May 5-11 is National Drinking Water Week
, an annual event founded by the American Water Works Association. This year's theme, “Protect the Source,” encourages people to learn more about the source of their drinking water and why its protection is critical to our health.
Here at Utility Services, we thought National Drinking Water Week would be a great time for everyone to ponder our local drinking water a bit and ask ourselves a few important questions. Like, where does our drinking water come from? What can we all do to “protect the source” and support the continued safety and sustainability of our high quality, local drinking water?
So where does our drinking water come from? The City of Savannah actually utilizes two sources for drinking water--the Floridan Aquifer and Abercorn Creek, a tributary of the Savannah River. To find out where your water comes from, take a look at our Water Quality Reports online at www.savannahga.gov/waterqualityreport
(the 2018 reports will be out in June).
Since the late 1800s, Savannah has relied on the natural underground Floridan Aquifer to provide drinking water to most City residents. And aquifer water is great, it requires relatively little treatment as it’s largely naturally filtered. But we’re not alone in our usage of the aquifer, as nearly 10 million people in communities throughout Georgia, Florida, South Carolina, Mississippi, and Alabama also are drinking Floridan Aquifer water.
The aquifer has been heavily used for so long, by so many, that there’s a growing threat of salt water intrusion occurring, which is when water is withdrawn from the aquifer faster than it can be naturally replenished, allowing seawater to travel into the underground reservoir. This brackish water can’t be consumed without going through a costly desalination process. Wells pulling from the aquifer just north of us, in Hilton Head SC, have been shut-down due to saltwater intrusion. More than a threat, saltwater intrusion is becoming a reality.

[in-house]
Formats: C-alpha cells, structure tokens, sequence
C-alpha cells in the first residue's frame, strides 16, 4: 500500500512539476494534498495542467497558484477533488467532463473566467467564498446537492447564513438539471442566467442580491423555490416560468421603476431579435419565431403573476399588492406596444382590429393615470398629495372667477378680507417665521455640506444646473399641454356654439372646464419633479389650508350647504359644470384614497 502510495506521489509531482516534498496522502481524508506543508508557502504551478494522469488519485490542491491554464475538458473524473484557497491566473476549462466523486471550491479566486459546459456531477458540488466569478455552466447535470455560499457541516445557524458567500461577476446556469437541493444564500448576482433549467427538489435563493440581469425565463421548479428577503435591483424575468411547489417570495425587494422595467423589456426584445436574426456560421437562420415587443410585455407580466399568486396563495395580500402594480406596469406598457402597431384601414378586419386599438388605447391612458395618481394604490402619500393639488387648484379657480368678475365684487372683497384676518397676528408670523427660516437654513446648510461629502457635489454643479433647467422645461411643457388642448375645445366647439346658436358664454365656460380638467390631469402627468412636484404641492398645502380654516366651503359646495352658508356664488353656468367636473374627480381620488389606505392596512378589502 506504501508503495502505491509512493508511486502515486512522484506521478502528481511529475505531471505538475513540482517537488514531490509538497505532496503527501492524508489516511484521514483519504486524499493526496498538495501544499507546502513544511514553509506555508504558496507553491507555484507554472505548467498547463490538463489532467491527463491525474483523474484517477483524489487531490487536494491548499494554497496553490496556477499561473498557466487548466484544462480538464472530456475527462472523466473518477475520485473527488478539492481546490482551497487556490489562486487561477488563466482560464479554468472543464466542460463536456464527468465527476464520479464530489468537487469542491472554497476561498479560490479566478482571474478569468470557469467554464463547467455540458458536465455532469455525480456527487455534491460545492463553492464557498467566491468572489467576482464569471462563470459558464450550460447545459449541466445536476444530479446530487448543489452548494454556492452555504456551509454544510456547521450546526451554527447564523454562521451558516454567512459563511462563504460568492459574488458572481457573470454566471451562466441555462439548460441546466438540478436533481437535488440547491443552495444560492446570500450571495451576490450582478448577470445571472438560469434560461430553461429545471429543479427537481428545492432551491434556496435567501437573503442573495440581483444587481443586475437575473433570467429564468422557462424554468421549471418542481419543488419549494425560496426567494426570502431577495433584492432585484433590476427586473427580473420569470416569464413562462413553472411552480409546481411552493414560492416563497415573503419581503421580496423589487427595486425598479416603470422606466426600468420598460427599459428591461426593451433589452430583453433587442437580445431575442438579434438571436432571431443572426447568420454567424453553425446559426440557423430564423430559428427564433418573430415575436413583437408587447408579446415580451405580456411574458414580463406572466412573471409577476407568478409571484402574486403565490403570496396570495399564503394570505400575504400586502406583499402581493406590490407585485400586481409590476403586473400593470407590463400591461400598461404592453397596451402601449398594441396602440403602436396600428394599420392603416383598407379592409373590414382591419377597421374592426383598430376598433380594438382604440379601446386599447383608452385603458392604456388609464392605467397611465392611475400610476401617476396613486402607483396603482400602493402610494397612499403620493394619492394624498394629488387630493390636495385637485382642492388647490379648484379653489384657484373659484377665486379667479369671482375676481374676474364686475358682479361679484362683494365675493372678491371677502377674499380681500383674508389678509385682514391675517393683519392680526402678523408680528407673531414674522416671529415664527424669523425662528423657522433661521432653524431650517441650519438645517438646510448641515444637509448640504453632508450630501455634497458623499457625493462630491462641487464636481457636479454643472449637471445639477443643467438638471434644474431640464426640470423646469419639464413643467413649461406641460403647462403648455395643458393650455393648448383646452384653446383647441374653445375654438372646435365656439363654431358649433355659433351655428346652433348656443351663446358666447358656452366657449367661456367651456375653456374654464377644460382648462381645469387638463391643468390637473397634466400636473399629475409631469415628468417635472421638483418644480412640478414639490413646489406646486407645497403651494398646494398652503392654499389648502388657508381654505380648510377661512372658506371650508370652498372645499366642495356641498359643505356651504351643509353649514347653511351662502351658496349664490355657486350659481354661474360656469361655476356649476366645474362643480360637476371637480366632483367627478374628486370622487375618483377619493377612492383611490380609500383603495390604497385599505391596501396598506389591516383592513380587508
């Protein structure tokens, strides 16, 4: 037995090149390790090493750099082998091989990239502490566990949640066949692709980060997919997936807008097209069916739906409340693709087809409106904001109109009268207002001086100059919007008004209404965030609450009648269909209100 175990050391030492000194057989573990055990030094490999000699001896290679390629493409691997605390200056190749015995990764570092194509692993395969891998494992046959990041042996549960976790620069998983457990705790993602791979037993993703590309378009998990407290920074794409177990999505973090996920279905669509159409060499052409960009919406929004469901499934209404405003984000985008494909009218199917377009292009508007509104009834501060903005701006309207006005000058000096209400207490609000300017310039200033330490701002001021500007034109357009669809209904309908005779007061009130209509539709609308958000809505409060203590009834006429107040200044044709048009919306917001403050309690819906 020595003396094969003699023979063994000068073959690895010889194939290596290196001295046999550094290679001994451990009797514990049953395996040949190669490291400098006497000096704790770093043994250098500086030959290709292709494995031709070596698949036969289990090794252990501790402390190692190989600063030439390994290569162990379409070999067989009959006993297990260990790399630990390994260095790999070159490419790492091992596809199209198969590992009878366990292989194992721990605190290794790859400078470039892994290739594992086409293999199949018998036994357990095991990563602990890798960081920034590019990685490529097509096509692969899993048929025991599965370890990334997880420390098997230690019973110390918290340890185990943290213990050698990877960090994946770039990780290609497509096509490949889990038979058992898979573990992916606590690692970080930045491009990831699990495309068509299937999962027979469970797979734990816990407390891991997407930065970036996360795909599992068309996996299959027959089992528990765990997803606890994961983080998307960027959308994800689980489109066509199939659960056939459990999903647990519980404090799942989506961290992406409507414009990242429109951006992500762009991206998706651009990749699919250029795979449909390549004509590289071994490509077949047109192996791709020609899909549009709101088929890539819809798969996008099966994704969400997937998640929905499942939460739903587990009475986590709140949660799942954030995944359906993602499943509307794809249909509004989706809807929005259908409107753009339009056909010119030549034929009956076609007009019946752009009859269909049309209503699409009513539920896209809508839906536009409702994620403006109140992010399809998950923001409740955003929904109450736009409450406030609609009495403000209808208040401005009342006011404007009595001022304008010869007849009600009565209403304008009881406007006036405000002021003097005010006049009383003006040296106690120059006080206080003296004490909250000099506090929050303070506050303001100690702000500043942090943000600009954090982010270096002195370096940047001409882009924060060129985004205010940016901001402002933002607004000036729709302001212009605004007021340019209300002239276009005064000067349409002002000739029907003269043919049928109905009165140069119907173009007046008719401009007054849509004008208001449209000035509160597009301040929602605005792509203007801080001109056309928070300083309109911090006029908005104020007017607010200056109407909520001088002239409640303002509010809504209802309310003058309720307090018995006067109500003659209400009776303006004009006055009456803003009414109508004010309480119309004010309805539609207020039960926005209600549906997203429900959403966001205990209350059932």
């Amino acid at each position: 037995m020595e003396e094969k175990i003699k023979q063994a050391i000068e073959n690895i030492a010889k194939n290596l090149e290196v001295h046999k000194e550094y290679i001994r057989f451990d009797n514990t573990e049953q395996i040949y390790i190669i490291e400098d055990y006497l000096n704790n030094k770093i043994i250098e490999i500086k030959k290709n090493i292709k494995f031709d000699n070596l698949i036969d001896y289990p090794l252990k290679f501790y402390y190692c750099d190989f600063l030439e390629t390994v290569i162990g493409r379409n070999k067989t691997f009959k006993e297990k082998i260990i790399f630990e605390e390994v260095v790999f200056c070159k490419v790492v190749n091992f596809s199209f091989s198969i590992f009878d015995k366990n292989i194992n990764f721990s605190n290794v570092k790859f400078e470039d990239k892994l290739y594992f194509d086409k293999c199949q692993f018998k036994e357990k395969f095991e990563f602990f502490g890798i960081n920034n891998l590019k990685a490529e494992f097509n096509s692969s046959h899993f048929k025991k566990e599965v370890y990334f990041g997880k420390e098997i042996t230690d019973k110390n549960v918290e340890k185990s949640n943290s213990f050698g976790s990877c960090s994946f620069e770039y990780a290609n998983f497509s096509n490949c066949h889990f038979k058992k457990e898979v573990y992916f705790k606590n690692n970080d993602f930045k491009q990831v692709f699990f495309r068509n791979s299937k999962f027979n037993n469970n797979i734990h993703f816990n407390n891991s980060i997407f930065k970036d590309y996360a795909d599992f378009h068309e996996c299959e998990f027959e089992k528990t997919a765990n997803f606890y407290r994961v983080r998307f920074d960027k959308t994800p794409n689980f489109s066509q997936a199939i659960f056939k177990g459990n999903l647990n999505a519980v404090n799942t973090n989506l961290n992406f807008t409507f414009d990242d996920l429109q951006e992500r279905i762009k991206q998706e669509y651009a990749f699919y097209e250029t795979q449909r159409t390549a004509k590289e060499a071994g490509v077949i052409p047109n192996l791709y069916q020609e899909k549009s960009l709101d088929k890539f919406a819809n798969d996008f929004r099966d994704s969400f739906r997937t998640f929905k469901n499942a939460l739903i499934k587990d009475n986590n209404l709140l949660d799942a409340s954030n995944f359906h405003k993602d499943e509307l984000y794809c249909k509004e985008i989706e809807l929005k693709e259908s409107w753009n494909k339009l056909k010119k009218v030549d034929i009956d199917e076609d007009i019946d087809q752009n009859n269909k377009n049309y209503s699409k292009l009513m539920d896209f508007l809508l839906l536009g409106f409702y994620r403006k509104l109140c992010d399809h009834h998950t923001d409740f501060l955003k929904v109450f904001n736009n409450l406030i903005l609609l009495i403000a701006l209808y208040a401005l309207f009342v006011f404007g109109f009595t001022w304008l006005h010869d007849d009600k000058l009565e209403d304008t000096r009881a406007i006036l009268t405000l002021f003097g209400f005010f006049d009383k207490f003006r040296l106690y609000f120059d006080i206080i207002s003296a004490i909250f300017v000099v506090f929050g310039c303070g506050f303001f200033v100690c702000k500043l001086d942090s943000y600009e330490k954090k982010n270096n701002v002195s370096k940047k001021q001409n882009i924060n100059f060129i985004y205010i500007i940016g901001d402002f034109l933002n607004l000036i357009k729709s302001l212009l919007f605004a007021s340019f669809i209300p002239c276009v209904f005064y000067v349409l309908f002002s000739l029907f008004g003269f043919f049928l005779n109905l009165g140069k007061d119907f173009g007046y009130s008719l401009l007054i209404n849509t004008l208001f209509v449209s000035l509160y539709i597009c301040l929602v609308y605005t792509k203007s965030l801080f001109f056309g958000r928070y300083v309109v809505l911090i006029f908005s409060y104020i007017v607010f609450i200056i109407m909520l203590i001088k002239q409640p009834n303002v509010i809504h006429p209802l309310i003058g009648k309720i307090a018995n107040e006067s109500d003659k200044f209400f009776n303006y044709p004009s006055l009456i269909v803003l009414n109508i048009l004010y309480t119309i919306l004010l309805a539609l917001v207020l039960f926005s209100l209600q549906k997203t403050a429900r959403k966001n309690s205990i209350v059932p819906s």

So what can we do? Conservation is the key to extending the life of the aquifer. You can help by simply using less water at home. There a myriad of ways to save water, from taking shorter showers to installing low-flow toilets to using irrigation timers--or better yet, ditch your water-hogging grass lawn in favor of native, drought-tolerant plants
. We’ve got more tips for conserving water on our website
In the future, it’s likely we’ll be turning to Abercorn Creek more to supply our drinking water. Fortunately, the City is prepared, with the Savannah Industrial & Domestic (I&D) Water Treatment Plant, which treats water from Abercorn Creek. The I&D plant currently produces about 35 million gallons of drinking water each day, but the plant has the capacity to produce up to 62.5 million gallons per day. In an upcoming post, we’ll go into greater detail about how I&D operates.
How can we protect the source when it comes to water from Abercorn Creek? As with the aquifer, conservation is always important, but in addition to saving water to protect Abercorn Creek we need to save forests as well. Forestland by rivers act as natural sponges, filtering the water they “drink,” before releasing it back into the air as clean oxygen and water vapor. Trees also prevent soil erosion, keeping sediment out of the water and reducing the risk of flooding. We can help protect our forested watershed by supporting tree planting efforts and by spreading awareness of the importance of trees when it comes to our water quality.
Do you have a great idea for our next WaterWays feature? We're always looking for interesting stories about Savannah water and our local community. Email Saja Aures at email@example.com to share your tip!
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